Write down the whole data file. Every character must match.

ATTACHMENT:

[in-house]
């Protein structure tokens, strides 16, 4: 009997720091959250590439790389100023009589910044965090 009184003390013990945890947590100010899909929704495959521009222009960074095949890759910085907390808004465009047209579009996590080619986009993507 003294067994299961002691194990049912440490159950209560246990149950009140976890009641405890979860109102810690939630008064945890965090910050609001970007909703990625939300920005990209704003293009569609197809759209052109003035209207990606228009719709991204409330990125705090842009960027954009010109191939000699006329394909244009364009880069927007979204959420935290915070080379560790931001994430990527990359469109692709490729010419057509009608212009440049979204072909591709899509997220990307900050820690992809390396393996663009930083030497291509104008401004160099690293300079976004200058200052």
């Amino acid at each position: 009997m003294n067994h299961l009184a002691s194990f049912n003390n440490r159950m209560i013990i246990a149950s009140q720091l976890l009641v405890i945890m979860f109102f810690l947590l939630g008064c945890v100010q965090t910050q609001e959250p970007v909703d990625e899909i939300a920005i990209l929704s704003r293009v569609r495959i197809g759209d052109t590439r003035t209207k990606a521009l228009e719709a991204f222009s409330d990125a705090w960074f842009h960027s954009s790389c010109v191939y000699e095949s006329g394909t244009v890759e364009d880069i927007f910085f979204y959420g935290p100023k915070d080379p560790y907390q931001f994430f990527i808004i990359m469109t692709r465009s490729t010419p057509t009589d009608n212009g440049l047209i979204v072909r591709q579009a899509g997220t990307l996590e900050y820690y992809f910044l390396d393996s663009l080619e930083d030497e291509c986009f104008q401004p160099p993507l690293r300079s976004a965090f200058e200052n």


[in-house]
């Protein structure tokens, strides 16, 4: 009997720091959250590439790389100023009589910044965090 009184003390013990945890947590100010899909929704495959521009222009960074095949890759910085907390808004465009047209579009996590080619986009993507 003294067994299961002691194990049912440490159950209560246990149950009140976890009641405890979860109102810690939630008064945890965090910050609001970007909703990625939300920005990209704003293009569609197809759209052109003035209207990606228009719709991204409330990125705090842009960027954009010109191939000699006329394909244009364009880069927007979204959420935290915070080379560790931001994430990527990359469109692709490729010419057509009608212009440049979204072909591709899509997220990307900050820690992809390396393996663009930083030497291509104008401004160099690293300079976004200058200052």
């Amino acid at each position: 009997m003294n067994h299961l009184a002691s194990f049912n003390n440490r159950m209560i013990i246990a149950s009140q720091l976890l009641v405890i945890m979860f109102f810690l947590l939630g008064c945890v100010q965090t910050q609001e959250p970007v909703d990625e899909i939300a920005i990209l929704s704003r293009v569609r495959i197809g759209d052109t590439r003035t209207k990606a521009l228009e719709a991204f222009s409330d990125a705090w960074f842009h960027s954009s790389c010109v191939y000699e095949s006329g394909t244009v890759e364009d880069i927007f910085f979204y959420g935290p100023k915070d080379p560790y907390q931001f994430f990527i808004i990359m469109t692709r465009s490729t010419p057509t009589d009608n212009g440049l047209i979204v072909r591709q579009a899509g997220t990307l996590e900050y820690y992809f910044l390396d393996s663009l080619e930083d030497e291509c986009f104008q401004p160099p993507l690293r300079s976004a965090f200058e200052n």